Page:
GOODYEAR, ARIZ.: The Indians have plenty of players who can steal bases, but sometimes they will bump heads with a pitcher bent on keeping them close to their base.

“Over the past couple of years, Josh Tomlin and Ian Kennedy are going to refuse to let you run,” Drew Stubbs said. “They’re going to be 1.1 [seconds] or better to the plate every time. When a pitcher does that, I don’t care how fast you are, as long as the catcher makes a decent throw, you’re probably going to be out.

“Josh does it with a slide step. He’s one of the quickest guys [to the plate] in the league. If he’s doing that, I don’t care if you’re Rickey Henderson, he’s tough to run on.”

Yet a pitcher who is zeroed in on a runner might not be paying enough attention to the batter.

“On the flip side, a pitcher is probably sacrificing some focus on the hitter,” Stubbs said. “So just because you’re not stealing a base, you’re taking his attention away to where he might make a mistake.”

TRIBE TOPS REDS — Carlos Santana homered and doubled off Cincinnati Reds starter Armando Galarraga, leading the Indians to a 9-1 victory over a Reds split squad in the final spring training game for both teams.

Santana hit his second home run of the spring in the fourth, a solo shot. Mark Reynolds walked and scored on a single by Matt Carson. Carson hit his fifth home run of the spring with a runner on in the fifth inning.

Brett Myers pitched five innings for the Indians, allowing one run and three hits. He struck out three.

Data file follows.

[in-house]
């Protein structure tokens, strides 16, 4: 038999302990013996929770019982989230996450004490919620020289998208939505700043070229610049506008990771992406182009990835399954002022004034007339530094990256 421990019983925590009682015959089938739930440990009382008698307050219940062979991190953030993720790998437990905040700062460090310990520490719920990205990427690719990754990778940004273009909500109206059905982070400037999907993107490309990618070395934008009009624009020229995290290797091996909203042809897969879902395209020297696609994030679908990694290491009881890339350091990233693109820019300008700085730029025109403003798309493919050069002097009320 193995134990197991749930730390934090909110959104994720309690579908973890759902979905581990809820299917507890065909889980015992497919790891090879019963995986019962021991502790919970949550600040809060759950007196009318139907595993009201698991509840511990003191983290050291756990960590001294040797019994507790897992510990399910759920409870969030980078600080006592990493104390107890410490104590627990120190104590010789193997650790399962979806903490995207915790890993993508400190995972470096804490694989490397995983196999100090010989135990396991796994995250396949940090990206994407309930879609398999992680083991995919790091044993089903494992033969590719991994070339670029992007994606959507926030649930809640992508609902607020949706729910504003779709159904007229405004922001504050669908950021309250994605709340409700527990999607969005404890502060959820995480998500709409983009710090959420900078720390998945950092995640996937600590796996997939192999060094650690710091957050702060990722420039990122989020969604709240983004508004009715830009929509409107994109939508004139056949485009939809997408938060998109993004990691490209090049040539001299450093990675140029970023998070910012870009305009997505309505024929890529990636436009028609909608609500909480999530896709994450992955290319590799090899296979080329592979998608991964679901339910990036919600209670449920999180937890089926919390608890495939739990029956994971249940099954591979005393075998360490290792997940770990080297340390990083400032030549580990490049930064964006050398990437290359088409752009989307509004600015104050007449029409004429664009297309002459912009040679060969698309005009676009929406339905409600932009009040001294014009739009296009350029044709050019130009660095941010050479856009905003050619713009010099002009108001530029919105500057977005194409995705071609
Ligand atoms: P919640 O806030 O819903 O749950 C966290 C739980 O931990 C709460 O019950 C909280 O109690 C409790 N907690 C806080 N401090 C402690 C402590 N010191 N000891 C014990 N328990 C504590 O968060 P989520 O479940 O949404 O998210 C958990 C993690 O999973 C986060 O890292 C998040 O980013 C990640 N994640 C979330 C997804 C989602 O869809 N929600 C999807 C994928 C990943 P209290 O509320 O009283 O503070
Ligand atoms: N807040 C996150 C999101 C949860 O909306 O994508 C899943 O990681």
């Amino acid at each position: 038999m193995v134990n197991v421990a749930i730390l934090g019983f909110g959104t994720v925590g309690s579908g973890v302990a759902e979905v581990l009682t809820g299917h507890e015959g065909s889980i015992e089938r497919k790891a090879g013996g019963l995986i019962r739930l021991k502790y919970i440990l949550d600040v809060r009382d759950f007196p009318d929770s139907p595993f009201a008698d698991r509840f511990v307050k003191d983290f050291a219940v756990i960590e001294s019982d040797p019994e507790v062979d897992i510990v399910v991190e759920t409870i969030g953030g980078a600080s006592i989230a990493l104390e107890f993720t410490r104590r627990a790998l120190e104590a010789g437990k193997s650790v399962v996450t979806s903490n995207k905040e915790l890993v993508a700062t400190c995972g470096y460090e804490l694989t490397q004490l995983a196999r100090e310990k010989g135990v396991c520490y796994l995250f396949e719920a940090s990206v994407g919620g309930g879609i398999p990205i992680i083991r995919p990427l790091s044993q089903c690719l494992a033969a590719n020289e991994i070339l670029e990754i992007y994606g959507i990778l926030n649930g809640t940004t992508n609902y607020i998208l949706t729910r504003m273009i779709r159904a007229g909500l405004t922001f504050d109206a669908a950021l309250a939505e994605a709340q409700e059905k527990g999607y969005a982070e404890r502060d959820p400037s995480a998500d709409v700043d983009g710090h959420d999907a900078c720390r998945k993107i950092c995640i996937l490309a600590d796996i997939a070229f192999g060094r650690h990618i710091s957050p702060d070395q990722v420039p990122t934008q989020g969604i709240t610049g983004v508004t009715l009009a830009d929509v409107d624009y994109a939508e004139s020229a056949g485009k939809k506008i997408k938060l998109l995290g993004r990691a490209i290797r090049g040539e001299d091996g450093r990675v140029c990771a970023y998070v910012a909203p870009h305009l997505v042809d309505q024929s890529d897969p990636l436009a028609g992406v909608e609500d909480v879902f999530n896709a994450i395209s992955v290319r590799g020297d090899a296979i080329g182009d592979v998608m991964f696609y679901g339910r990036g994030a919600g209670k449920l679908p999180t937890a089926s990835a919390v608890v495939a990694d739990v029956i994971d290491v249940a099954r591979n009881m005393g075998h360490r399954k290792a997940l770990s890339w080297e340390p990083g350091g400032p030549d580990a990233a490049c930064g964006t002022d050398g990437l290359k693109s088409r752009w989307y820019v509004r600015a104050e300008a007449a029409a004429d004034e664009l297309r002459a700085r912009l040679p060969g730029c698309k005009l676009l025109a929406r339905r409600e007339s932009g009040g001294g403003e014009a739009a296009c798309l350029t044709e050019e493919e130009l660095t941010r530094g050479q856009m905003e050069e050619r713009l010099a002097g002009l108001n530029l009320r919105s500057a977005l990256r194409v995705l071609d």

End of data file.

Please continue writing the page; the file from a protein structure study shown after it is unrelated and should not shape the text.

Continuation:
UNCONVENTIONAL WISDOM — Ever wonder why so many managers shy away from letting their hitters swing at a 3-and-0 pitch, even though it’s apt to be a fastball down the heart of the plate? So does manager Terry Francona.

“I never understood why people would automatically take a 3-and-0 pitch,” he said. “You try and put yourself in the best position to succeed. And too often you have the best hitter’s count you could possibly have, and you take the bat out of a guy’s hand.”

CONVENTIONAL WISDOM — Mark Reynolds is known for two things: home runs and strikeouts. But his game is a little more nuanced than that.

“In obvious situations when there’s a guy on third with less than two outs or when you’re trying to move a guy over, I’m going to try and not overswing,” he said. “But if there’s a runner on first with two outs and it’s the fifth inning, I’m going to try and hit it in the gap so my guy can score.”

SMALL BUT WORTHY REWARDS — Jason Kipnis said that Francona has only three rules: be on time, play the game the right way and respect the game and your teammates. So will abiding by these rules bring any perks?

“I don’t think Tito’s the biggest fan of three-piece suits,” Kipnis said. “I think we might go jeans and collared shirts [on charter flights]. But that’s also stuff we might have to earn by winning some games first.”

EYES WIDE SHUT — Francona said he never looks at the spring training stats of his players, even when exhibition season is over.

“I know what kind of at-bats guys are having,” he said. “The sample size is so small and you have things like the sun and wind being factors, so it’s just not worth it.”

— Sheldon Ocker

TRIBE DEFEATS REDS — Carlos Santana homered and doubled off Cincinnati starter Armando Galarraga on Saturday, leading the Cleveland Indians to a 9-1 victory over a Reds split squad in the final spring training game for both teams.

Santana hit his second home run of the spring in the fourth, a solo shot. Mark Reynolds, a free agent signed to designated hitter, walked and scored on a single by Matt Carson.

Carson hit his fifth home run of the spring with a runner on in the fifth inning against Cincinnati’s Jose Diaz.

Brett Myers pitched five innings for Cleveland, allowing one run and three hits. He struck out three.

The Reds played their minor leaguers. Galarraga, who will start the season at Triple-A Louisville, allowed two runs on five hits and four walks in four innings.

— Gary Schatz, Associated Press